Leaving a successful career to start a business is not easy. “I was pregnant with my first baby, and I knew that if I didn’t do it then, it would be much harder to take my first steps as an entrepreneur while also trying to navigate being a first-time mom,” says Borges. With no investors, the only choice was to do it themselves. “Every bonus went into savings, no questions asked,” says Borges. McDonald told us they talked about their business idea for four months before finally moving forward. “Our first step was to sit down and draw out the things we wish we could buy but couldn’t when we looked for blazers,” says McDonald. “After we drew out our ideas, we then filed for an LLC and started looking for a manufacturer.” 

But right after the company launched in 2019, the COVID-19 pandemic broke out. “I can’t tell you the panic we felt, knowing we had started a blazer company a few months before all offices shut down and no one was wearing work clothes anymore,” says Borges. Resilience is what got them through: they increased their social media presence, they networked and they kept pushing. “Eventually, people went back into the office or decided they wanted to look nice for their Zoom calls, and our sales picked back up again.”

Borges and McDonald built the PWR WMN brand based on the concept that women should not sacrifice looks for functionality. “They should be mutually inclusive,” says Borges. “Women shouldn’t have to decide between feeling good and being prepared. Women deserve to express themselves and come to the table as they are, as well as be equipped with the tools they need to be successful.”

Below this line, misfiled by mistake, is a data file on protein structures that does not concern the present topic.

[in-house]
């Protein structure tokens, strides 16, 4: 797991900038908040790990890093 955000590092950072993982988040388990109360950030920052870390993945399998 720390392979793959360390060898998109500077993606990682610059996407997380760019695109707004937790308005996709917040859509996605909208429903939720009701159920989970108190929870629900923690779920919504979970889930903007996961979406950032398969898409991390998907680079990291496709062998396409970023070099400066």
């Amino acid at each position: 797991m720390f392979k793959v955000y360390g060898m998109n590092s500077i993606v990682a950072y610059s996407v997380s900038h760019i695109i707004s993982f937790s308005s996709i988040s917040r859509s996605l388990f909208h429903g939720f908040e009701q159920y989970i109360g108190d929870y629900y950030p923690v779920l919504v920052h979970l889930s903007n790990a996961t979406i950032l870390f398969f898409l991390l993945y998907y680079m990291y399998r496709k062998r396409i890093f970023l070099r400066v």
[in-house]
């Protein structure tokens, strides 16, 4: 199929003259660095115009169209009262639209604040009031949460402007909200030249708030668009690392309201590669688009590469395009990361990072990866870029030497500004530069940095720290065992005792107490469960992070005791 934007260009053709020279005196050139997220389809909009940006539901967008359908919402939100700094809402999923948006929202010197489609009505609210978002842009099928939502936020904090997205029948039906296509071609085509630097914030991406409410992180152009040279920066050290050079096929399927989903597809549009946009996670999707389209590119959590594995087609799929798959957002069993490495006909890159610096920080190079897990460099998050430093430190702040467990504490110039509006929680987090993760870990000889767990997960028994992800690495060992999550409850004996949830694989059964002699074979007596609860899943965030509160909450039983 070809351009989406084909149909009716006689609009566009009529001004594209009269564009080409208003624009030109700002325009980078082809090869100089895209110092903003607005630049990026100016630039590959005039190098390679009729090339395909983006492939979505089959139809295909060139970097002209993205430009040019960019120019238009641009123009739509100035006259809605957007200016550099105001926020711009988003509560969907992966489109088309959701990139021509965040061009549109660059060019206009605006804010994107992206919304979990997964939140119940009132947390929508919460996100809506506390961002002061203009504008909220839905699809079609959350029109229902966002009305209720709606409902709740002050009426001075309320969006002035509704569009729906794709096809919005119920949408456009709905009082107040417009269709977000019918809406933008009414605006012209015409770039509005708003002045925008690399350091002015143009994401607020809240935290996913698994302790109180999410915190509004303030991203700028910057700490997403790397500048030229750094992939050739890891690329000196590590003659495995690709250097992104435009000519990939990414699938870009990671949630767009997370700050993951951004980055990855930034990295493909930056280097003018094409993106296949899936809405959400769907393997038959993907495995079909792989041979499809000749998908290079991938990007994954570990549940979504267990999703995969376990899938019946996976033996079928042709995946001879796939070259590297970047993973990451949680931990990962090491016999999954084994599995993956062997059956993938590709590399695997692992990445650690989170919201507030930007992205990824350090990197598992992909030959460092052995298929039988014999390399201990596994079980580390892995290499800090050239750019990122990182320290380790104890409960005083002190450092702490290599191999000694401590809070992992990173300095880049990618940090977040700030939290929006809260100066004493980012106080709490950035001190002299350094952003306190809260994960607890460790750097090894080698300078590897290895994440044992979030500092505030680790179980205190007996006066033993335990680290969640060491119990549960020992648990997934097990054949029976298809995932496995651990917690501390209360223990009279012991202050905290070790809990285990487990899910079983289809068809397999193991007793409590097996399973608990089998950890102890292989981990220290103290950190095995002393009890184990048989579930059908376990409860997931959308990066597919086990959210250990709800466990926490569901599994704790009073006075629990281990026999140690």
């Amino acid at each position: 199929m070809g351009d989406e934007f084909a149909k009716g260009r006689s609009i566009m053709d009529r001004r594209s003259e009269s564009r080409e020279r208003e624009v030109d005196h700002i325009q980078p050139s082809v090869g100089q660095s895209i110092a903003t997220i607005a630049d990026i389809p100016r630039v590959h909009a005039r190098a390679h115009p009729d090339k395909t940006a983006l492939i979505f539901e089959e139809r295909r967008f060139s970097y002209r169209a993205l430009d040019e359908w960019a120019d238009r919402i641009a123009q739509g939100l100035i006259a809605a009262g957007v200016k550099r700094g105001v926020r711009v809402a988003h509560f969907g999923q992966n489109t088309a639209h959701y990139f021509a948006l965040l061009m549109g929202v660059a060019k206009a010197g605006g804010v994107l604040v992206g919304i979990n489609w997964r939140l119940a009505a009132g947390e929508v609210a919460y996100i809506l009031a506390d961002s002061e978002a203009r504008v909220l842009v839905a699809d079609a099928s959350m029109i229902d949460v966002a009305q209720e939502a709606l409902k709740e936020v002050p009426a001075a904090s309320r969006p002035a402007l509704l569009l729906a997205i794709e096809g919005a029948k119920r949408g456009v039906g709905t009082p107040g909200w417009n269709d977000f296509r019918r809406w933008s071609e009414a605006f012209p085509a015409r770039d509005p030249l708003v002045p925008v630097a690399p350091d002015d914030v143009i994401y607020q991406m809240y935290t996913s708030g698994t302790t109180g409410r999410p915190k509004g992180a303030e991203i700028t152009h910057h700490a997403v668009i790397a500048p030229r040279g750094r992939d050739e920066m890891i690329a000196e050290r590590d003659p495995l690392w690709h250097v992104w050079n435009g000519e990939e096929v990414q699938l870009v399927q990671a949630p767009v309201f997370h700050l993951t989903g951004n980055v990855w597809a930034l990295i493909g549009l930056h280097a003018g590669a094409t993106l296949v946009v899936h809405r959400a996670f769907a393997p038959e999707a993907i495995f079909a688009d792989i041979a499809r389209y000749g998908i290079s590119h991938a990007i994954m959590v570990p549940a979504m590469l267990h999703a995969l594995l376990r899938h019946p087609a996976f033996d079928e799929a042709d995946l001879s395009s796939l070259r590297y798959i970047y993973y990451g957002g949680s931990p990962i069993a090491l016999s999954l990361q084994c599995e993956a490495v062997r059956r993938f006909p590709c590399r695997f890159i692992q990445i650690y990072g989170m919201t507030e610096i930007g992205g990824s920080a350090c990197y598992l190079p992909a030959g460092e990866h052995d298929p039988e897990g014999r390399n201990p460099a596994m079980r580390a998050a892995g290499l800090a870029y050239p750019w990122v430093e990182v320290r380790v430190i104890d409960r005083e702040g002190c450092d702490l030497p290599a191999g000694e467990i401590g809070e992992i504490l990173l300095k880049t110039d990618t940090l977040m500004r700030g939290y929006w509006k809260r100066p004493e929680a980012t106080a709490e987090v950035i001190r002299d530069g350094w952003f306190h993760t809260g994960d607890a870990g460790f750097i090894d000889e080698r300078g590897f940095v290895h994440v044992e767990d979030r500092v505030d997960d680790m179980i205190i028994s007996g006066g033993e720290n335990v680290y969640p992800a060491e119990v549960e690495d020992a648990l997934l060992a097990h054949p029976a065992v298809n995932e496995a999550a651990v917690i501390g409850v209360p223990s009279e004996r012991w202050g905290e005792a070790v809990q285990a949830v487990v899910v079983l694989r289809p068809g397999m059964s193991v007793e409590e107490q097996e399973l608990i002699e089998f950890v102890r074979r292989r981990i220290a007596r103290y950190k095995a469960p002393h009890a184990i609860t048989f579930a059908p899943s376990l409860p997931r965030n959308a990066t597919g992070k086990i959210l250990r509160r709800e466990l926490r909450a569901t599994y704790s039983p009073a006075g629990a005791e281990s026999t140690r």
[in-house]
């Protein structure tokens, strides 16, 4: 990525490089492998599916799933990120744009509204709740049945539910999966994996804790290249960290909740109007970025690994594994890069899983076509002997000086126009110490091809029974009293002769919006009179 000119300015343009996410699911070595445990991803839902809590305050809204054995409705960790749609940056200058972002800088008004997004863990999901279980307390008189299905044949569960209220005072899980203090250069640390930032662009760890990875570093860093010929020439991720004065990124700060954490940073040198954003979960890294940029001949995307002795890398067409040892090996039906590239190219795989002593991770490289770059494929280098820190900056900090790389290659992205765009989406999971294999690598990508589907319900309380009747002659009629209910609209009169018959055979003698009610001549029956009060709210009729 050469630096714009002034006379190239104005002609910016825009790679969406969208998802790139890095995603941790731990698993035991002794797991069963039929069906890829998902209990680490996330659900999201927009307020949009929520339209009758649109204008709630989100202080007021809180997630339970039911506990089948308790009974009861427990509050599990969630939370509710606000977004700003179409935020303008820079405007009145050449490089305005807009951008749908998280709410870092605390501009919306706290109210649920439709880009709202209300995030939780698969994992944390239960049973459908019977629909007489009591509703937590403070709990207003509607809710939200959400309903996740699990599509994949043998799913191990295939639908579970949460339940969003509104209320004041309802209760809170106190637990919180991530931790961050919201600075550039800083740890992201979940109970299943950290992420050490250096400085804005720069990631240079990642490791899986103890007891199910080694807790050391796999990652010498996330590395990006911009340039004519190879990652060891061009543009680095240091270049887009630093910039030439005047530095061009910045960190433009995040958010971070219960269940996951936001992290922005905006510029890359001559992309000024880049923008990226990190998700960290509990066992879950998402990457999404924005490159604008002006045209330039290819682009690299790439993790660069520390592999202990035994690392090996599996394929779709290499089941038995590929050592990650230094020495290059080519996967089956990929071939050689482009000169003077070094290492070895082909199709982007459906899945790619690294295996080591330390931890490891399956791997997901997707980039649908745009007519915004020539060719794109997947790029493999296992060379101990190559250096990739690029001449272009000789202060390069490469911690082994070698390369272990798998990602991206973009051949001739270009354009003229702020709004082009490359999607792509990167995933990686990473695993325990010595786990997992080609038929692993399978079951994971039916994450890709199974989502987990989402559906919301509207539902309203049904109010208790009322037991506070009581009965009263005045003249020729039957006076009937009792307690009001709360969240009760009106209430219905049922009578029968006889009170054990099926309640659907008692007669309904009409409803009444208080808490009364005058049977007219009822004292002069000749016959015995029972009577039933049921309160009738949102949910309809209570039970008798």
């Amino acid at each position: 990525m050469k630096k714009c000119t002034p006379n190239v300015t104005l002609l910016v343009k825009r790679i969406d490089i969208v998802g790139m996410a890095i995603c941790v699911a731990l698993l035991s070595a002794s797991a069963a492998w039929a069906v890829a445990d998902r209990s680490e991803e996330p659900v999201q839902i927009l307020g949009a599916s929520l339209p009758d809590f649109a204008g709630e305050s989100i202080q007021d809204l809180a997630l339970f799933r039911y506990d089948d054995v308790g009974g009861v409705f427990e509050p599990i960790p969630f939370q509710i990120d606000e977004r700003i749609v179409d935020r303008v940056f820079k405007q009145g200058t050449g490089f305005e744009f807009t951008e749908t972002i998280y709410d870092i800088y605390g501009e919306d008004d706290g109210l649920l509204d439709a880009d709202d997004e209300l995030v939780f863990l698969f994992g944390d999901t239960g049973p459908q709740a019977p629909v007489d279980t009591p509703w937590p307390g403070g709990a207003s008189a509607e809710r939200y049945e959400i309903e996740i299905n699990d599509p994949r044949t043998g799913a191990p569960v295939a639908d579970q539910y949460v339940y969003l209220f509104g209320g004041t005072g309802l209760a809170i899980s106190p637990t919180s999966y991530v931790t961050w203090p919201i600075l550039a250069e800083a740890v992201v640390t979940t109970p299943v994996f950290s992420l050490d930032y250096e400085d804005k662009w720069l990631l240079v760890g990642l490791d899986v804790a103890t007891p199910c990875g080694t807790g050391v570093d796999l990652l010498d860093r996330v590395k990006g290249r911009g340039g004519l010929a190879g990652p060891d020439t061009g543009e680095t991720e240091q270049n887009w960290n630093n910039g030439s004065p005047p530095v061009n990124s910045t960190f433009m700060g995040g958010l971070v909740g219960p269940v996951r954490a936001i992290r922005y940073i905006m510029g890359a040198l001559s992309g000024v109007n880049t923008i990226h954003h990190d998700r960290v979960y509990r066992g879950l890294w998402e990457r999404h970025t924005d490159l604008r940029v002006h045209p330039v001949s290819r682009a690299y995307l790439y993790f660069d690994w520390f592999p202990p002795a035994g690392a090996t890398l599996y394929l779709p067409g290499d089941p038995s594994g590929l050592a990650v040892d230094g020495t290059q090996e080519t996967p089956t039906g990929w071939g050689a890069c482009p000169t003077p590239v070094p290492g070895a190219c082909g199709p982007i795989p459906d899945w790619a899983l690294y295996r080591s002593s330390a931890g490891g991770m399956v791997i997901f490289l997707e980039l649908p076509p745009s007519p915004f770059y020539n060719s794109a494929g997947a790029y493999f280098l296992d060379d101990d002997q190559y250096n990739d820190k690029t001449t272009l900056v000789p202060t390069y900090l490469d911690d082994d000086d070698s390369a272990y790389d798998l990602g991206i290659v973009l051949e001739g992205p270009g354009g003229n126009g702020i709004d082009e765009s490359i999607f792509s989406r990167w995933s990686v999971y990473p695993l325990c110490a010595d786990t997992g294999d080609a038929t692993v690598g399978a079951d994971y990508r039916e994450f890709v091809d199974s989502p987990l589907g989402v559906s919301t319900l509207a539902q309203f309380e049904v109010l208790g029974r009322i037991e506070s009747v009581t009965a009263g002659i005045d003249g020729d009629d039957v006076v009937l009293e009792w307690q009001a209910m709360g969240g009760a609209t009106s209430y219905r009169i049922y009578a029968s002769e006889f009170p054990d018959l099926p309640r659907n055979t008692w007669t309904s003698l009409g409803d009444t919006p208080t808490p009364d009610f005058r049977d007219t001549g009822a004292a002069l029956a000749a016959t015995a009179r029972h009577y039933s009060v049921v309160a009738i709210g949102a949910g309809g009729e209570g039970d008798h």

The result is sharp, easy-to-wear blazers that are as practical as they are stylish. It’s not just the outside of the blazer that empowers women. “We also use PWR WMN blazers to celebrate other women by putting artwork from female artists in the lining,” says McDonald. “So you get to wear art and celebrate other women every time you wear a PWR WMN blazer.” 

Looking back now, after almost four years of being business owners, McDonald and Borges share the wisdom they collected along the way. “Starting a business forces you into the role of a constant student,” McDonald says. “You don’t have to know it all or do it all, just start with one first step and approach it with lightness and confidence. Brick by brick, you will build the house.”

For Borges, one challenge she faced in her journey was finding balance. “On the one hand, you want to invest every cent into your dreams and passions, but on the other, you have bills to pay and a little mouth to feed and nurture,” she says. “At the end of the day, we had to be smart about every step we took.” 

Now, the two best friends–turned–co-owners are looking into their plans for the future of the company. “We are planning to scale PWR WMN and take her into other states,” says Borges, adding, “We’d like for PWR WMN to be an international brand in the future.” More power to them.